Romney has an 80% chance of losing, according to Nate Silver of NYT. But the market isn't pricing this in. Journalists make money from reporting on a neck-and-neck race, so they are trying their best to make 80% look like 50%. This misinformation creates superior odds for those who bet against it.
The following picks represent a diversified, actionable opportunity to generate significant returns on the election next month. If you disagree with Silver's projection, feel free to bet opposite.
As Jim Cramer points out, a Romney win would favor coal companies like American Electric Power (AEP), Southern Company (SO) and Union Pacific (UNP). These companies may have bonus alpha from shorting because Cramer specifically suggested them as picks for those who think Romney will win.
"If there's one sector that's likely to gain from a Romney win, it's defense" says Russ Brit, MarketWatch Los Angeles Bureau Chief. Romney would spend more on the military. Lockheed Martin (LMT) is extra-exposed because Romney wants to order jets from them. Also short Northrop Grumman (NOC), and Cramer's pick General Dynamics (GD).
Schlumberger (SLB) and National Oilwell Varco (SLV) are oil companies named by Cramer in relation to Romney's policies on drilling. There are additional picks in this space, but the above are ideal for capturing election alpha. War with Iran is considered more likely under Romney, which means oil's price is inversely correlated with an Obama victory.
Short Regional Banks
Huntington Bancshares (HBAN) and KeyCorp (KEY) are not attractive enough on a valuation basis to make it into Cramer's Charitable Trust, but he suggests them to Romney buyers. This makes them ideal shorts.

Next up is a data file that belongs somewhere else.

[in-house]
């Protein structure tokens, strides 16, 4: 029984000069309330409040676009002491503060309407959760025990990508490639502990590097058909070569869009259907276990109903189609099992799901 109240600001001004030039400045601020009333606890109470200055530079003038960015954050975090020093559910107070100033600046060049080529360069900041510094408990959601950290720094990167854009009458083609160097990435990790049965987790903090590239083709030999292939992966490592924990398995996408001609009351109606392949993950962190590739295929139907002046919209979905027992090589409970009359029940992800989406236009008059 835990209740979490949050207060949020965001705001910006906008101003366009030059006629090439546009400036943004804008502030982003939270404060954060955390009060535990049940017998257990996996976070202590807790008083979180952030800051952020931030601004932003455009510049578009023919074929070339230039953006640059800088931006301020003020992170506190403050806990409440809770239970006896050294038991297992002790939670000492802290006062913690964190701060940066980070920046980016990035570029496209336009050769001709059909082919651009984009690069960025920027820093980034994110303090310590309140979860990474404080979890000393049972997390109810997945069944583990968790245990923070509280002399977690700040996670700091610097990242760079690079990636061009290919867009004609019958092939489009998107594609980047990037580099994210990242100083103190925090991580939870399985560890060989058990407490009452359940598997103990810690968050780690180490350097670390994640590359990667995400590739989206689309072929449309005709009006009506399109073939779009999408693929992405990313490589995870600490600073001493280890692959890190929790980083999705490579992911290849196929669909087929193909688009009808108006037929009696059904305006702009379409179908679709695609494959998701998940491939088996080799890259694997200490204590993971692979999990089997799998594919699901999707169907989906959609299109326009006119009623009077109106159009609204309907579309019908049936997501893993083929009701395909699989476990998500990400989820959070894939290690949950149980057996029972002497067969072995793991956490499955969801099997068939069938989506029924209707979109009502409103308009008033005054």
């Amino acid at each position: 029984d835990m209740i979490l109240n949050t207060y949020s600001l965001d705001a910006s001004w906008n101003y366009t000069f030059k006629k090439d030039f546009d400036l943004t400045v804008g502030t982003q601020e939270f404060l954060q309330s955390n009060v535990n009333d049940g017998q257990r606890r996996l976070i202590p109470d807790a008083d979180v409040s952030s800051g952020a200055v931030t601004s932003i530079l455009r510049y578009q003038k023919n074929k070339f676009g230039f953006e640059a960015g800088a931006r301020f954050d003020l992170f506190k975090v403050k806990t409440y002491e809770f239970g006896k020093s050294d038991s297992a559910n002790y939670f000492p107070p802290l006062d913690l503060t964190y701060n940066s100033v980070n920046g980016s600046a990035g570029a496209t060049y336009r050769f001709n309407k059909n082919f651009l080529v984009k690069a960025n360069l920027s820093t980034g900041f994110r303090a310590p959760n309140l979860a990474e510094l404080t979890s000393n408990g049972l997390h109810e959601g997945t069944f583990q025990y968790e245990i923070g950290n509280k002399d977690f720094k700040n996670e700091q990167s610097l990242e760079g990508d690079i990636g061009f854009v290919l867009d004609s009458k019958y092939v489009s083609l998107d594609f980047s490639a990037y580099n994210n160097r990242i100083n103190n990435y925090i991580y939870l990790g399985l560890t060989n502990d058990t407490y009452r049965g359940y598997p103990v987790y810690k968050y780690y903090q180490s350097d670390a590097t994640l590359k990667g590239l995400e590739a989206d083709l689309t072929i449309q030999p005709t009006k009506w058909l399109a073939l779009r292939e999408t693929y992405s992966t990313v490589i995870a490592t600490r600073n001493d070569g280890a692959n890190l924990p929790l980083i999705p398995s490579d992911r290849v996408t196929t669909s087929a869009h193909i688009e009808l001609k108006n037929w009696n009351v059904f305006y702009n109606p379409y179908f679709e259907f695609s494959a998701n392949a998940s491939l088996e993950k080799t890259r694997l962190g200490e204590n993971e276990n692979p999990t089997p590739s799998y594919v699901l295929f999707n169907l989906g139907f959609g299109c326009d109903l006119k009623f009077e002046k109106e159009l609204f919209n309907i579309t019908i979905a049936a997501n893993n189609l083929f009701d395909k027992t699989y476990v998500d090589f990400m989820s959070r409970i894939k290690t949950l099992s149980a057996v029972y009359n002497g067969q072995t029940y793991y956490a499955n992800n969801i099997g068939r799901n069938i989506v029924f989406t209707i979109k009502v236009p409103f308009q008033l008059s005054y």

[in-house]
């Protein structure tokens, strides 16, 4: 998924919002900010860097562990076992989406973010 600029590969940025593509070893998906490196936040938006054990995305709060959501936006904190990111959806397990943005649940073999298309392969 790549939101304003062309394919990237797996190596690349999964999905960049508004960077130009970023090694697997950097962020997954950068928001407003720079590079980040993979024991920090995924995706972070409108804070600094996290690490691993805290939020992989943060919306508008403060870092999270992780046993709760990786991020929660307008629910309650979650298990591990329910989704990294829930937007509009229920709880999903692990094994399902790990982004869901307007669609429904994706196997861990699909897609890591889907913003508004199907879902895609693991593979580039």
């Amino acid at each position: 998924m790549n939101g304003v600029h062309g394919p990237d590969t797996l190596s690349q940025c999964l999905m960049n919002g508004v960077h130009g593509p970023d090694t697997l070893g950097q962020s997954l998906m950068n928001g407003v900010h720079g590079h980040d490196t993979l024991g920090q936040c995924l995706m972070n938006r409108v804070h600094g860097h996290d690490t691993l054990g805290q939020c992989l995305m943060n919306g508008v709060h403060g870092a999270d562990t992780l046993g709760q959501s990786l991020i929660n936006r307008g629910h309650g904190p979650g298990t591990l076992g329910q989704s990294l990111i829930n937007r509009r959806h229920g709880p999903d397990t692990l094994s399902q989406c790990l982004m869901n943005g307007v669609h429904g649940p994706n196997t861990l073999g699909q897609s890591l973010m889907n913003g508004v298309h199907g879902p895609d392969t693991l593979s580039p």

Short More Banks
Russ Brit singles out JP Morgan (JPM) as a key beneficiary of Dodd-Frank being repealed under Romney. Brit quotes Hugh Johnson, whose company consults on or manages almost $2BB in assets: "Of all the sectors I look at, [banking] might be the most affected".
Short Health Insurance
Aetna (AET), UnitedHealth (UNH), and WellPoint (WLP) have rallied in hopes that Romney would repeal Obamacare. Don't short (consider buying) Cigna (CI) which is the most undervalued in this group, according to David Einhorn.
Short Cisco (CSCO)
From Russ Brit: the company wants to repatriate a lot of cash, and could do so advantageously under tax rules vocally proposed by Romney. Cisco is also a nice proxy for business investments in technology; although it is debatable what Obama's victory will mean long-term, in November I think it will mean pessimism towards business investments.
I am uncomfortable with an isolated bearish view on Cisco. For diversification, one might as well also short Hewlett Packard (HPQ), not because Romney is a friend of CEO Whitman, but because the company is considered overvalued by analysts, and because Whitman lacks competence.
Long Alternative Energy
Romney specifically criticized Tesla (TSLA), the leading electric carmaker. First Solar (FSLR) would benefit from an Obama election and is big enough to survive secular over-supply challenges in its industry.